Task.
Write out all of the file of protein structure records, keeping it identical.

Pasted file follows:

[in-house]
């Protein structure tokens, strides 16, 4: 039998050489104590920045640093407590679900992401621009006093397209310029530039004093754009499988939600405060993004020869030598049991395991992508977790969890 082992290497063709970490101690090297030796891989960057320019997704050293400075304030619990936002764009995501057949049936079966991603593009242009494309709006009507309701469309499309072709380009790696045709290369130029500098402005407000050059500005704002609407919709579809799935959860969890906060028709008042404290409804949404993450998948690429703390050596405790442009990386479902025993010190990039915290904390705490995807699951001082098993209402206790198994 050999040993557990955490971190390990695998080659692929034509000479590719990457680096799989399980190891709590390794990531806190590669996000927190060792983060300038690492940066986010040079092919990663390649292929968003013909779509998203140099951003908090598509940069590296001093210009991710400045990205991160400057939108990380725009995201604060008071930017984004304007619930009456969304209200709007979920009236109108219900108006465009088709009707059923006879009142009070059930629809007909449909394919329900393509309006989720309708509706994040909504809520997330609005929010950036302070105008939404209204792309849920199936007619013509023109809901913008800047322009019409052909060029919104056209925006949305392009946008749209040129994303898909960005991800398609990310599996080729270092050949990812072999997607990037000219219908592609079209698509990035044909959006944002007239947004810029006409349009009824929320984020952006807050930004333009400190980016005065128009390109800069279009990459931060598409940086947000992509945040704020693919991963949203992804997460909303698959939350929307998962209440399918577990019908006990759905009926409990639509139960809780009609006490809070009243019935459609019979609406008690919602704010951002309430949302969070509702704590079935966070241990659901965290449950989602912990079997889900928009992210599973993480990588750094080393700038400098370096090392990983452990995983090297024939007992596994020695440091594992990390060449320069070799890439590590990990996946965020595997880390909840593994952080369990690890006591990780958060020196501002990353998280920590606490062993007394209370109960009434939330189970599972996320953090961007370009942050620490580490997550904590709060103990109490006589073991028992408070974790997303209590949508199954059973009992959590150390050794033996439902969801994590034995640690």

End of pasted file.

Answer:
[in-house]
């Protein structure tokens, strides 16, 4: 039998050489104590920045640093407590679900992401621009006093397209310029530039004093754009499988939600405060993004020869030598049991395991992508977790969890 082992290497063709970490101690090297030796891989960057320019997704050293400075304030619990936002764009995501057949049936079966991603593009242009494309709006009507309701469309499309072709380009790696045709290369130029500098402005407000050059500005704002609407919709579809799935959860969890906060028709008042404290409804949404993450998948690429703390050596405790442009990386479902025993010190990039915290904390705490995807699951001082098993209402206790198994 050999040993557990955490971190390990695998080659692929034509000479590719990457680096799989399980190891709590390794990531806190590669996000927190060792983060300038690492940066986010040079092919990663390649292929968003013909779509998203140099951003908090598509940069590296001093210009991710400045990205991160400057939108990380725009995201604060008071930017984004304007619930009456969304209200709007979920009236109108219900108006465009088709009707059923006879009142009070059930629809007909449909394919329900393509309006989720309708509706994040909504809520997330609005929010950036302070105008939404209204792309849920199936007619013509023109809901913008800047322009019409052909060029919104056209925006949305392009946008749209040129994303898909960005991800398609990310599996080729270092050949990812072999997607990037000219219908592609079209698509990035044909959006944002007239947004810029006409349009009824929320984020952006807050930004333009400190980016005065128009390109800069279009990459931060598409940086947000992509945040704020693919991963949203992804997460909303698959939350929307998962209440399918577990019908006990759905009926409990639509139960809780009609006490809070009243019935459609019979609406008690919602704010951002309430949302969070509702704590079935966070241990659901965290449950989602912990079997889900928009992210599973993480990588750094080393700038400098370096090392990983452990995983090297024939007992596994020695440091594992990390060449320069070799890439590590990990996946965020595997880390909840593994952080369990690890006591990780958060020196501002990353998280920590606490062993007394209370109960009434939330189970599972996320953090961007370009942050620490580490997550904590709060103990109490006589073991028992408070974790997303209590949508199954059973009992959590150390050794033996439902969801994590034995640690």